Lava Lizard on Chinese Hat in the Galapagos Islands.
Ahhh, Altitude sickness… I had a mild experience with it a few years ago in Colorado (link back), and wrote a post about preventing it. You would think that when I went to Quito, Ecuador I would be ready for it! I was good for the first few days.
My first few days in Quito I took it easy, made sure I walked slow even though I did a lot of walking. I kept myself hydrated too. I had some trouble sleeping, and a little trouble with headaches, but it wasn’t much different from the headaches and insomnia I get at home.
Then the third night in Quito I was in a rush and took a fast walk around town. The following day I was getting back to my old ways. I wasn’t exactly running around town, but my slower pace went back to normal, I might have even run a block here or there. That night I thought I was dying.
I had a HORRIBLE headache, I was nauseous. I was so sick I didn’t think I would be able to get myself dressed in the morning to leave for the Galapagos. I took some Advil and a friend suggested I take some motion sickness pills (the internet suggested that was a waste of time). I took the motion sickness pills and within an hour or two I felt partially better. At least better enough to slowly get myself ready in the morning to get the heck out of Quito and back to sea level in the Galapagos.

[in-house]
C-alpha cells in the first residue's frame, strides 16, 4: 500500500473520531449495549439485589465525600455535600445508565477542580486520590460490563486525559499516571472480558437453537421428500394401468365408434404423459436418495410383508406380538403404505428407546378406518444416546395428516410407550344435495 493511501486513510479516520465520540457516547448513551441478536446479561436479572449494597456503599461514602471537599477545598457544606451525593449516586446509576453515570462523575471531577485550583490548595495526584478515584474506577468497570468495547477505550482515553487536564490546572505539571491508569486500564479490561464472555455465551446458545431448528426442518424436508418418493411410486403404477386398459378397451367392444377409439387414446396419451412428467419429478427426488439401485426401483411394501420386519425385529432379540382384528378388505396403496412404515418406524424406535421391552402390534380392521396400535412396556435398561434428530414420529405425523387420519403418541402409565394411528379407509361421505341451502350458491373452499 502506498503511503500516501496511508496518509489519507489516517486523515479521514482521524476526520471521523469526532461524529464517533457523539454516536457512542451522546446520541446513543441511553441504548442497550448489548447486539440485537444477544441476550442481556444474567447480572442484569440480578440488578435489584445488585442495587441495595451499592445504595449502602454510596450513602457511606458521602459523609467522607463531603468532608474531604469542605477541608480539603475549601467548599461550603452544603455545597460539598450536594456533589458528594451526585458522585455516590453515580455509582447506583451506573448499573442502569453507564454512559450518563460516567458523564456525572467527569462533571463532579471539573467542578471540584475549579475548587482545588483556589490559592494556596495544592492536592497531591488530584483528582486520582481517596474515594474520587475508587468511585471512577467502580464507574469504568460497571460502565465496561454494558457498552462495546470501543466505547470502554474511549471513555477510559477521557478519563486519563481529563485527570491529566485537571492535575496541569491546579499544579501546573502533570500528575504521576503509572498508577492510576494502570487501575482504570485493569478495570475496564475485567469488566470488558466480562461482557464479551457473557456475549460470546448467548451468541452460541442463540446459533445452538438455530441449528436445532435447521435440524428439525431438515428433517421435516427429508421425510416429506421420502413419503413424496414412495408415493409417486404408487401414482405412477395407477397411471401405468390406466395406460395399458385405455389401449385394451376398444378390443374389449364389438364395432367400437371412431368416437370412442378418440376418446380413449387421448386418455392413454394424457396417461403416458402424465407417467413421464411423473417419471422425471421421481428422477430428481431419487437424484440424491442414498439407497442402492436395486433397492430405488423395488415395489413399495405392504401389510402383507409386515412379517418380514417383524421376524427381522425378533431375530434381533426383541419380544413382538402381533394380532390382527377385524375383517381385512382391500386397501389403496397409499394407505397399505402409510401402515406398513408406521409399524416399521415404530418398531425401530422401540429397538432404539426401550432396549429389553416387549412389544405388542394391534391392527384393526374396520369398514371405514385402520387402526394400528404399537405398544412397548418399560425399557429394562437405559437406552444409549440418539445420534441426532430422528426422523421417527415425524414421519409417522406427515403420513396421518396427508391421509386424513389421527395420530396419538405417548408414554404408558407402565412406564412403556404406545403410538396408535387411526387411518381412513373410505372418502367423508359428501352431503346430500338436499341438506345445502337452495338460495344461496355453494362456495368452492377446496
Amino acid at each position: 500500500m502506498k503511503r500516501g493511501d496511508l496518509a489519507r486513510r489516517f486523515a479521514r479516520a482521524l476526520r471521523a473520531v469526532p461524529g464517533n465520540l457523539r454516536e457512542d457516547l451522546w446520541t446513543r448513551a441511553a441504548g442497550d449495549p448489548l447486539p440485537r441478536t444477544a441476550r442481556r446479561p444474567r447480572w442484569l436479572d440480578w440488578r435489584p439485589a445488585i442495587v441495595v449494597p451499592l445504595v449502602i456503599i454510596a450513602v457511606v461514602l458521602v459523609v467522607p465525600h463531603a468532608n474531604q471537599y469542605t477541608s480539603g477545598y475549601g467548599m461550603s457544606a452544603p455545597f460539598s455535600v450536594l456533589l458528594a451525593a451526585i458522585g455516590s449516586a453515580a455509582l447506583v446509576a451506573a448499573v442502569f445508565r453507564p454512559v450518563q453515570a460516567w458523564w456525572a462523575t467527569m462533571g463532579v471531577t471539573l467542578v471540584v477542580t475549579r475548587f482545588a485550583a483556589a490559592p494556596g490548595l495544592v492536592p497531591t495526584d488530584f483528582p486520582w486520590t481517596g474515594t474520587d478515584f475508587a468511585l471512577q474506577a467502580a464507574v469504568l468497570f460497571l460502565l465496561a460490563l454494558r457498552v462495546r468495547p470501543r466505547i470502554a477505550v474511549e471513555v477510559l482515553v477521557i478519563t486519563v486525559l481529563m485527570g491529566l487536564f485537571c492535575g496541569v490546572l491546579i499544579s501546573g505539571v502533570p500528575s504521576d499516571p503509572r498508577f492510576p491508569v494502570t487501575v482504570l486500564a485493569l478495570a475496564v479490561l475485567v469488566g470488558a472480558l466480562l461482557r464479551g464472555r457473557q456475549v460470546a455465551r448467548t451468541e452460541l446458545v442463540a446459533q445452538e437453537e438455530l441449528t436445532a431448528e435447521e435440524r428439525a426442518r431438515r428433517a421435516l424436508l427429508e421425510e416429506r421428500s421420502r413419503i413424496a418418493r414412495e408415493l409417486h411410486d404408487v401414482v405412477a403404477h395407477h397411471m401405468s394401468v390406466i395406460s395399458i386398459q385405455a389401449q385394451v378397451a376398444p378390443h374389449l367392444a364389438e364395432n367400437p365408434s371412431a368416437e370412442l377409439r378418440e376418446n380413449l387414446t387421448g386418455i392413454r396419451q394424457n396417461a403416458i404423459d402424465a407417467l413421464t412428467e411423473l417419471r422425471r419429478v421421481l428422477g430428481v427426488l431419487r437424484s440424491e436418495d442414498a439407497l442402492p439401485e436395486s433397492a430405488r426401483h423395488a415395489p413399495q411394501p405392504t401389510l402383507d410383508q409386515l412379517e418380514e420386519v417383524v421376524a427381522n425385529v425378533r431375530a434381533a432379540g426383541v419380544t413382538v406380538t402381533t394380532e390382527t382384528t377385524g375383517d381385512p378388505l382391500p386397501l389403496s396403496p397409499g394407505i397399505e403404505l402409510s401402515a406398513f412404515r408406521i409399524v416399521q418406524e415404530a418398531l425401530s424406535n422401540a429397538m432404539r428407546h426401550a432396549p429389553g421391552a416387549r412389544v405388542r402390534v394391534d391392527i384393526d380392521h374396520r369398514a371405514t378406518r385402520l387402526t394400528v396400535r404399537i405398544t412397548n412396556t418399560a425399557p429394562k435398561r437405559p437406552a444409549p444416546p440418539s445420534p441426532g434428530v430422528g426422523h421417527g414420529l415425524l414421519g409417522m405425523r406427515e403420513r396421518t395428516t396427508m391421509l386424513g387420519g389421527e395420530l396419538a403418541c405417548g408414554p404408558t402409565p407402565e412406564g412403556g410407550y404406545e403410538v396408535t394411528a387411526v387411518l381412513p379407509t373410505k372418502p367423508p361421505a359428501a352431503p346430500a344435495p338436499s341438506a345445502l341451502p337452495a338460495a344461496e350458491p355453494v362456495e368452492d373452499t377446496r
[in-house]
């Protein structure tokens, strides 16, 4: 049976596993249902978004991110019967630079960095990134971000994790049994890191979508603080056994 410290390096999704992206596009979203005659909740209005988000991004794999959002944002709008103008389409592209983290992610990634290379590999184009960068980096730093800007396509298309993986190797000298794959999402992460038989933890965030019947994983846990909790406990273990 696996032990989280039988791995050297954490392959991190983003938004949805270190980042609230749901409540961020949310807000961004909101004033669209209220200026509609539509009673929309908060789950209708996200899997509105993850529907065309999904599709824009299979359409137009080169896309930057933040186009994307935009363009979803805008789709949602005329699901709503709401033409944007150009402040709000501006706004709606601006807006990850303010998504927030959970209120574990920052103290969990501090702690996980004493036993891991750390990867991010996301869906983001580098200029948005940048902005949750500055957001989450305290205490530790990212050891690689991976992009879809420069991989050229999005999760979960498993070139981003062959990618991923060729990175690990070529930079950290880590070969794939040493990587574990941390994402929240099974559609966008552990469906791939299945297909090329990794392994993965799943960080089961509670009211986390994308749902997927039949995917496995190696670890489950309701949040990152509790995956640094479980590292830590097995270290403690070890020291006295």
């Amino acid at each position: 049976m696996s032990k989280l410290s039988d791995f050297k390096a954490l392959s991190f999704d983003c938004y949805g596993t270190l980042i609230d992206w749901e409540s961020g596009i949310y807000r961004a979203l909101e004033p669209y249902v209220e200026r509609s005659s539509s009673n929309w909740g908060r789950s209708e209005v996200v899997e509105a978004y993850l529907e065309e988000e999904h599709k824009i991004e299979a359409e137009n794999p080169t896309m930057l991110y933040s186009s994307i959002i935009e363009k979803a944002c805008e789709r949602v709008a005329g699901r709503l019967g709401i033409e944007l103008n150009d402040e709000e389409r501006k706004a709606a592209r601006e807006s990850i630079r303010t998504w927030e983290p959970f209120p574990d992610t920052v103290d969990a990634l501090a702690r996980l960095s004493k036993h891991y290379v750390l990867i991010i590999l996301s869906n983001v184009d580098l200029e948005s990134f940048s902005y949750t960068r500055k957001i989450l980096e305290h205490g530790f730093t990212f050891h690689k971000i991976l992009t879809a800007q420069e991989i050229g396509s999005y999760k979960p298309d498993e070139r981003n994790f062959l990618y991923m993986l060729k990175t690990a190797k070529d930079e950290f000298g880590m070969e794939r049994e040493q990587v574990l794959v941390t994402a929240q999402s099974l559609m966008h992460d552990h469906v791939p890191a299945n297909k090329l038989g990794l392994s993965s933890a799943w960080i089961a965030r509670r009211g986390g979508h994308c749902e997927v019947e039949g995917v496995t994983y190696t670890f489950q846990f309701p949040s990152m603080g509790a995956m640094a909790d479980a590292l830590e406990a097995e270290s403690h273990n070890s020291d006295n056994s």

The moral of the story – It’s good to plan time at high altitude to be lower activity days, allow extra time to get around and know the symptoms of altitude sickness. Altitude Sickness can be really bad, even when you think you’ve taken care of yourself and gotten past the hump. Make sure you take time to slow down and rest so your body can properly adjust.
Signs of altitude sickness:
Loss of appetite
Shortness of breath